unrest in Syria and Bahrain, and even counter-narcotics.
But it was the "illogic" of the dual-track position that the Iranian
team considers a "miscalculation" that will hinder progress, says the
"Jalili told the [P5+1]: ´You are repeating the same mistakes,´" said
the Iranian diplomat. "He believes these [added pressures] are
destructive to the talks, and should be stopped."
Iranian negotiator to Shiite shrines; US negotiator to Israel
The final statement in Baghdad reaffirmed the magic words from the
Istanbul meeting that talks would be based on a "step by step
approach and reciprocity."
Yet while the Iranians say they expected simultaneous steps of equal
value, the other side made clear it expected Iran to take critical
steps for some incentives, but with easing of sanctions only a
The original draft made no mention of Iran´s right to enrich.
"They provided a draft, wishing that they include only the 20
percent," says the Iranian diplomat. It "was furiously responded to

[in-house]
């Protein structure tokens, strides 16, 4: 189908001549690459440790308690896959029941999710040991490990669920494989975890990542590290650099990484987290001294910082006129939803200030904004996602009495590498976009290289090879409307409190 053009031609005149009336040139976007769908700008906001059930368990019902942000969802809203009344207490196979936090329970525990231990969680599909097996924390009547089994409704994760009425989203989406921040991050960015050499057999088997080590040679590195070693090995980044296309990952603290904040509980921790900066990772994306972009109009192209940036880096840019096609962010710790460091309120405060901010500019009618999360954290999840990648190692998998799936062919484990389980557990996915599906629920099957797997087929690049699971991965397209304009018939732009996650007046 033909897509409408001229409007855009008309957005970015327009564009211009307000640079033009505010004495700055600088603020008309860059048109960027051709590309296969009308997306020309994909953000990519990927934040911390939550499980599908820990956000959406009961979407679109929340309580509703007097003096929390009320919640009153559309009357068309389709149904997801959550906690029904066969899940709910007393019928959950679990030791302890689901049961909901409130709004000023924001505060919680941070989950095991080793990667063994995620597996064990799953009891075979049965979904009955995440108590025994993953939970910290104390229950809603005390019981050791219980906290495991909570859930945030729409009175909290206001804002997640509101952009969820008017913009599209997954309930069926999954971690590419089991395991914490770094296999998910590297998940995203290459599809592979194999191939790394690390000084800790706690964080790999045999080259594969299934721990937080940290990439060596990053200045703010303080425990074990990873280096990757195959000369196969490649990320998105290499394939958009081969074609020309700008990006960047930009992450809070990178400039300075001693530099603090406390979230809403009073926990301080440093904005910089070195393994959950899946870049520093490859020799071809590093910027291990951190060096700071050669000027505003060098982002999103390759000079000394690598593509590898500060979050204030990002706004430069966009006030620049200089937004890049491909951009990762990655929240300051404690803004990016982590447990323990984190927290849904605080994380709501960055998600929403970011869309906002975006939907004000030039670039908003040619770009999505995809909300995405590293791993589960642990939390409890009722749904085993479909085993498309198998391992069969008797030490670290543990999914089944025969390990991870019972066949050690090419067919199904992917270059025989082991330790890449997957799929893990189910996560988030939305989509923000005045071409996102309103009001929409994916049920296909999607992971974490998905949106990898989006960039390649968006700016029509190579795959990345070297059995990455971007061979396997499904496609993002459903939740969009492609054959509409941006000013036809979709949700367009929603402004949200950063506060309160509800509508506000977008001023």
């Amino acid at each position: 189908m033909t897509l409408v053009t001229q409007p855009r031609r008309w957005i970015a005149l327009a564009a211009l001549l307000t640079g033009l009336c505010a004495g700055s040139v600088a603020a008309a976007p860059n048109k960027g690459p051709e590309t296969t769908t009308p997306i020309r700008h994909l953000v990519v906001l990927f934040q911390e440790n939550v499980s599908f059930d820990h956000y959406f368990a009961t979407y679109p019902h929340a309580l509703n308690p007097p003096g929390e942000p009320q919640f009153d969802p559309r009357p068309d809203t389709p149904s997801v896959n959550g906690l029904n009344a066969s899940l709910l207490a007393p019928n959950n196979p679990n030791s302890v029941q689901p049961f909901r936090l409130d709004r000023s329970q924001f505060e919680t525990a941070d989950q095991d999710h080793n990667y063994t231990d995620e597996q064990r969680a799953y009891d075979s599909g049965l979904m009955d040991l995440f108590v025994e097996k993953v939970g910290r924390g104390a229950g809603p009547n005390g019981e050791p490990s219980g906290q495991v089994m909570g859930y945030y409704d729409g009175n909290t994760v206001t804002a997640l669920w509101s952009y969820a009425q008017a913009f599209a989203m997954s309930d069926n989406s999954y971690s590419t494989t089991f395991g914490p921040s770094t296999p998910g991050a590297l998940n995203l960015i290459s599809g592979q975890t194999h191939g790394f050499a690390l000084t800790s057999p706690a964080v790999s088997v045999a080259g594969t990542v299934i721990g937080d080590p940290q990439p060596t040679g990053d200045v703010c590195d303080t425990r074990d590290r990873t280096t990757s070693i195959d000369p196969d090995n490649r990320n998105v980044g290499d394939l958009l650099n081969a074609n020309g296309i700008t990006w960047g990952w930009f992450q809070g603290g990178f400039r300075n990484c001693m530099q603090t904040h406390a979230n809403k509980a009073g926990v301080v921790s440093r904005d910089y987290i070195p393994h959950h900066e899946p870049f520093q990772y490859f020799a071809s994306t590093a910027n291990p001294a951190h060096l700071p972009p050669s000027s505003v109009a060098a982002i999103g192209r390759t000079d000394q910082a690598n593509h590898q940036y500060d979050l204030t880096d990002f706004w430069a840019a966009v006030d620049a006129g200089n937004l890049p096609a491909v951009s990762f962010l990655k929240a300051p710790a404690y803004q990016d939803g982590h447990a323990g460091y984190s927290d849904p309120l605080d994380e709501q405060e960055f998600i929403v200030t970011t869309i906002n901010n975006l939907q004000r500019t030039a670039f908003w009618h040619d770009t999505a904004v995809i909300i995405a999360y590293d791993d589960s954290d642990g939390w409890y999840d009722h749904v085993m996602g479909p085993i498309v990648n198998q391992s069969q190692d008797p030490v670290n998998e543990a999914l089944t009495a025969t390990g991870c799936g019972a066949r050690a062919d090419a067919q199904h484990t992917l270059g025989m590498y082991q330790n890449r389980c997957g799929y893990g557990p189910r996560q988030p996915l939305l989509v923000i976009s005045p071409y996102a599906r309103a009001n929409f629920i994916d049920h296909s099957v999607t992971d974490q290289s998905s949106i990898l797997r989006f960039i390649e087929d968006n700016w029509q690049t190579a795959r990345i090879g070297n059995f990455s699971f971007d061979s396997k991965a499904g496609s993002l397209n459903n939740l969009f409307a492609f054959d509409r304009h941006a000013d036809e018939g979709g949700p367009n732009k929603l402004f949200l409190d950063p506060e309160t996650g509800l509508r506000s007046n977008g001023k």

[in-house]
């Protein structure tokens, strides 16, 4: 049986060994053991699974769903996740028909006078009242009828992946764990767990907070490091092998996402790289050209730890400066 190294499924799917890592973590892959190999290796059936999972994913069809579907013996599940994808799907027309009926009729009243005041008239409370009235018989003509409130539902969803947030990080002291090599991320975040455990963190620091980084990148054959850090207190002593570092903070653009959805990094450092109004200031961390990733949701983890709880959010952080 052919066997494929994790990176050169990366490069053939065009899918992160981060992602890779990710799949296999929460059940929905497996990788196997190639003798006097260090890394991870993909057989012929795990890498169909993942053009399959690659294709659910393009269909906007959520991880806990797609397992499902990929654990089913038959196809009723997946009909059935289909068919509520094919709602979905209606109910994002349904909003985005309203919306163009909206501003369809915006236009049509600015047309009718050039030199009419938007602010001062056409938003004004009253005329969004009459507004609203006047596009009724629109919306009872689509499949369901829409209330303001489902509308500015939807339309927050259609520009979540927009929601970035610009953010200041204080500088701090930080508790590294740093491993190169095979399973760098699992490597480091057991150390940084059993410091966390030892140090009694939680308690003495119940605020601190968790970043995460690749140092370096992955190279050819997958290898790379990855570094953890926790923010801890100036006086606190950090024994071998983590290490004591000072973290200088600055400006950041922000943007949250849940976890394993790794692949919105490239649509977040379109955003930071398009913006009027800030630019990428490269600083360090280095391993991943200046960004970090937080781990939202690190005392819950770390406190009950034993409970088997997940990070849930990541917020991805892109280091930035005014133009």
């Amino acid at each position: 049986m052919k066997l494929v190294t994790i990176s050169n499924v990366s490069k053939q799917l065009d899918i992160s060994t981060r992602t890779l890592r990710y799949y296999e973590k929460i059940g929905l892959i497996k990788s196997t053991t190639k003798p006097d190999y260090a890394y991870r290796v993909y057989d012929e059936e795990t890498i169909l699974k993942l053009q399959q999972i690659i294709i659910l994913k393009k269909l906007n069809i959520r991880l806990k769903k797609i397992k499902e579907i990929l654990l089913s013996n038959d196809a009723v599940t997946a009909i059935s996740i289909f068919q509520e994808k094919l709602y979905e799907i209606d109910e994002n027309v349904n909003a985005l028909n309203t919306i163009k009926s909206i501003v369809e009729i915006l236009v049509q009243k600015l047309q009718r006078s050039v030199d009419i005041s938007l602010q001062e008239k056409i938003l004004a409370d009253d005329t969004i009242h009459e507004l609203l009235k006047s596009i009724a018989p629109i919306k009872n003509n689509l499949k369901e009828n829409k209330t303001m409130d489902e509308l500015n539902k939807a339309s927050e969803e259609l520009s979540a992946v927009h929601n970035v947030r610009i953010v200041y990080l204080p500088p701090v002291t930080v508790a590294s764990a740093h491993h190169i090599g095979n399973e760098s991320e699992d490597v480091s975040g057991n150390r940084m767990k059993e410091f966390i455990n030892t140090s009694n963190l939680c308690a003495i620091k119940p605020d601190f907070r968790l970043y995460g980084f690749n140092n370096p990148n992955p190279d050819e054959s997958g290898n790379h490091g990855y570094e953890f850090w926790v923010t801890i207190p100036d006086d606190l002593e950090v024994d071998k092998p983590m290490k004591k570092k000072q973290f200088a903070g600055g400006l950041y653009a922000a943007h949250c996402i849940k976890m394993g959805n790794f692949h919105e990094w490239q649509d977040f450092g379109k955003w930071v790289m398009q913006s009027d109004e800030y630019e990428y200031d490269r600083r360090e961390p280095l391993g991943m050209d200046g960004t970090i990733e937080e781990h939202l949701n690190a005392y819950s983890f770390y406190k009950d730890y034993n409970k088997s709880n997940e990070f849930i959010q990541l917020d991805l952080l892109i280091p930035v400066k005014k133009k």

by Jalili, [who said] if they read this statement [publicly], we´re
going to state that the whole story was a failure, a fiasco, and he
was completely angry."´
After a P5+1 huddle, another plenary session was agreed. When the
talks finally ended after dark yesterday, Ms. Ashton spoke to the
press for less than eight minutes, before most of the P5+1
delegations raced for the airport.
Within hours, Jalili and the Iranian team were driving south toward
the Shiite holy shrine cities of Karbala and Najaf. Jalili had also
visited a Baghdad shrine twice this week to pray.
And today, the top American negotiator, US Undersecretary of State
for Political Affairs Wendy Sherman, traveled to Israel, to reassure
the Jewish state that its security was a top US concern. (© The
Christian Science Monitor. 05/25/12)